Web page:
This country is going straight to hell.

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Image by Mike Licht. Download a copy here. Creative Commons license; credit Mike Licht, NotionsCapital.com

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Sessions Stonewalls Senate. Again.

October 19, 2017

Sessions Stonewalls Senate

In an encore to his empty Intelligence Committee testimony back in June, Attorney General Jeff Sessions refused to answer questions put to him by the Senate Judiciary Committee. Clearly, Mr. Sessions believes he is Donald Trump’s personal lawyer, not the U.S. Attorney General.

More:

“What Jeff Sessions wouldn’t say was more revealing than what he did,” James Hohmann, Washington Post

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Exhausted By Epic Inaction, Congress Takes a Vacation

August 8, 2017

Exhausted By Epic Inaction, Congress Takes a Vacation
The U.S. Congress is on vacation until after Labor Day, but given its lack of accomplishments, it could have been in recess for the preceding year. Of course, Congress typically spends three days a week in DC even when it’s in session, spending the other four back home collecting campaign funds for the next election, a practice euphemistically called “meeting with constituents.”

But summer recess isn’t all stump speeches and visits to examine vital NATO defenses on the Riviera. Congress will still be hard at work tweeting about the highlights of rubber chicken luncheons at the Rotary Club. We hope our legislators don’t over-exert their Twitter fingers this month. They’ll have just a few days in September to decide on the nation budget, the debt limit, and tax reform, and to keep the White House from crashing the health care system or stumbling into trade war or a military crisis.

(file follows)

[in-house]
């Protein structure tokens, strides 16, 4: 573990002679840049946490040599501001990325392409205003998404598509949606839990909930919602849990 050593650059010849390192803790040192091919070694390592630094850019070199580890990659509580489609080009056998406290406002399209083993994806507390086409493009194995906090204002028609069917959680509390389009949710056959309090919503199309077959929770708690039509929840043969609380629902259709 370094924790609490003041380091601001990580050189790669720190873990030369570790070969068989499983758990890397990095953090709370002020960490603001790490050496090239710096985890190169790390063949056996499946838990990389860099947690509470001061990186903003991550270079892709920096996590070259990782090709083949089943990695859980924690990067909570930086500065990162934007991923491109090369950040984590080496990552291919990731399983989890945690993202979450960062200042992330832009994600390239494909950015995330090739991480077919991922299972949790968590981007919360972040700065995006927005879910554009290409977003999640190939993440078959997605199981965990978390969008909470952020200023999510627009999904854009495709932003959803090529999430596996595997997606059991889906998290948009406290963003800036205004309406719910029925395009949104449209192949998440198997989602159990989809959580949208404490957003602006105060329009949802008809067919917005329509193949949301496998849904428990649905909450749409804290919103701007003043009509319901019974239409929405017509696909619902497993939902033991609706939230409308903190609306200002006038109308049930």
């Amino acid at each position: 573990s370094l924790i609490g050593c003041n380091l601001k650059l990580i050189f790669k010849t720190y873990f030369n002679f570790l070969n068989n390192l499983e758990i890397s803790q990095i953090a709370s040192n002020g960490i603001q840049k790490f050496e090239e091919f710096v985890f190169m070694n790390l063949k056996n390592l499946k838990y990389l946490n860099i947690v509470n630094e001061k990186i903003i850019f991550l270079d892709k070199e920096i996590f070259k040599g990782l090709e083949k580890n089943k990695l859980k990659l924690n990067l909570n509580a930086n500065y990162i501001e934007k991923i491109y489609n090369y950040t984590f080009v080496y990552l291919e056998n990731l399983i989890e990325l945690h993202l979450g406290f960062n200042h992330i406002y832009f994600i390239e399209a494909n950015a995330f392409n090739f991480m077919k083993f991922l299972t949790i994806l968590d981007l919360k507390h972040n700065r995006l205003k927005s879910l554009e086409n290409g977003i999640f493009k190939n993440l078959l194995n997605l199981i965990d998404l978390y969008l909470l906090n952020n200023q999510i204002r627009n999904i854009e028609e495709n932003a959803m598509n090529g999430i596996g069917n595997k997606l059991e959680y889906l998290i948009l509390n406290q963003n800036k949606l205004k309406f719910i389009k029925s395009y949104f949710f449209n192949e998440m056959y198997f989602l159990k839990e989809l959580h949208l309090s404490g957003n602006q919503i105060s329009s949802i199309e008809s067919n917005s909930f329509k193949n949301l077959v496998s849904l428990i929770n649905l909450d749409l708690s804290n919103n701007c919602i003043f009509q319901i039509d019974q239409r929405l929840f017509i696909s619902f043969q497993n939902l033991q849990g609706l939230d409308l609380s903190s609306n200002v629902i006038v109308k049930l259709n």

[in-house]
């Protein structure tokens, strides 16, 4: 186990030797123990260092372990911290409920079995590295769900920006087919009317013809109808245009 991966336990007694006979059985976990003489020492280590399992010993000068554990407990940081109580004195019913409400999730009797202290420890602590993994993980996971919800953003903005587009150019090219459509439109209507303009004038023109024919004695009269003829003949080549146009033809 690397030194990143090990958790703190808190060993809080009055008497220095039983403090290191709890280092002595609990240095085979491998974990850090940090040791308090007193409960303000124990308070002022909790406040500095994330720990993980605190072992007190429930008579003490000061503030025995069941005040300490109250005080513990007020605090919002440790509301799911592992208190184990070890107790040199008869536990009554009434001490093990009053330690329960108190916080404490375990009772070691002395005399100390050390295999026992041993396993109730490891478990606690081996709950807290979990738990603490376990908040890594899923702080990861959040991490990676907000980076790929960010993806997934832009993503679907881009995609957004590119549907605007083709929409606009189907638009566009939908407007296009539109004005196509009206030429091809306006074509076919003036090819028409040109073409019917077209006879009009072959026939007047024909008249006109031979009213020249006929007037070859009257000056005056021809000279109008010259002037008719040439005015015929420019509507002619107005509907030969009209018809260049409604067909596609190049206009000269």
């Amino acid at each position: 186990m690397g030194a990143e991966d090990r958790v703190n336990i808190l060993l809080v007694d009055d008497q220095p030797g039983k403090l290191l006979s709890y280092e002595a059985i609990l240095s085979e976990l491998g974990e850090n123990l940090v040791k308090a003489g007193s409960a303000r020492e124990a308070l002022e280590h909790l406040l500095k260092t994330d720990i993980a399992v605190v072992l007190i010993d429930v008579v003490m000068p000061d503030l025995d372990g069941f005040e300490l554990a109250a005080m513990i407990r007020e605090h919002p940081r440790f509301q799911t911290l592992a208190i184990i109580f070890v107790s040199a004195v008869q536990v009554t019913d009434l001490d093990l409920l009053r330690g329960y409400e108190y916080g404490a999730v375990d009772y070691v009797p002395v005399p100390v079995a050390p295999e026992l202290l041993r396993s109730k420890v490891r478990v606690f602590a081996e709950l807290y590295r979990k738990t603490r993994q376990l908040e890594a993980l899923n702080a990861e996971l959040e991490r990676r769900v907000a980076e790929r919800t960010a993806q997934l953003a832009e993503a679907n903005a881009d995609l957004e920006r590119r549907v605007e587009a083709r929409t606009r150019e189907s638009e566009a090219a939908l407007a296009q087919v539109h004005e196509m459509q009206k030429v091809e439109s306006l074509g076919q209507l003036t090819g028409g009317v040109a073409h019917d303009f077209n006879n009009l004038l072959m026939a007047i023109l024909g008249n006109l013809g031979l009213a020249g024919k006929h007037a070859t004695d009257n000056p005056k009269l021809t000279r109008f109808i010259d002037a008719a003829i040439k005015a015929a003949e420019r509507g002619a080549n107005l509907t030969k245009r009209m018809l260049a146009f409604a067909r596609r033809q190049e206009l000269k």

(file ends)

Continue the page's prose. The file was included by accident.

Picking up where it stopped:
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Which Health Care Bill Will the Senate Vote On, Anyway?

July 24, 2017

Which Health Care Bill Will the Senate Vote On, Anyway?
Majority Leader Mitch McConnell has called for a Senate vote on a bill to repeal the Affordable Care Act (aka ObamaCare), but it’s not clear just which GOP bill will be considered. Will it be:

One thing is clear: whether it’s Door #1, #2, or #3, the deal will cut taxes for the rich and increase premiums for anyone who still has health insurance.

More:

“Everyone is confused about the health care vote — including Republican senators,” Tara Golshan, Vox

“The Republicans Have Three Health Care Bills And No Clear Paths Forward,” Anna Maria Barry-Jester, FiveThirtyEight

“Senate GOP: Knowing Health Care Plan Is ‘Luxury We Don’t Have,’  Joe Williams and Lauren Clason, Roll Call

“Ahead of key vote, details of GOP health bill still unknown,” Hope Yen, Associated Press

“Senate Republicans don’t know what’s in their health bill or what it would do. They’re voting anyway.” Dylan Scott, Vox

“Trump makes veiled threat to GOP on Obamacare,” Rebecca Morin, Politico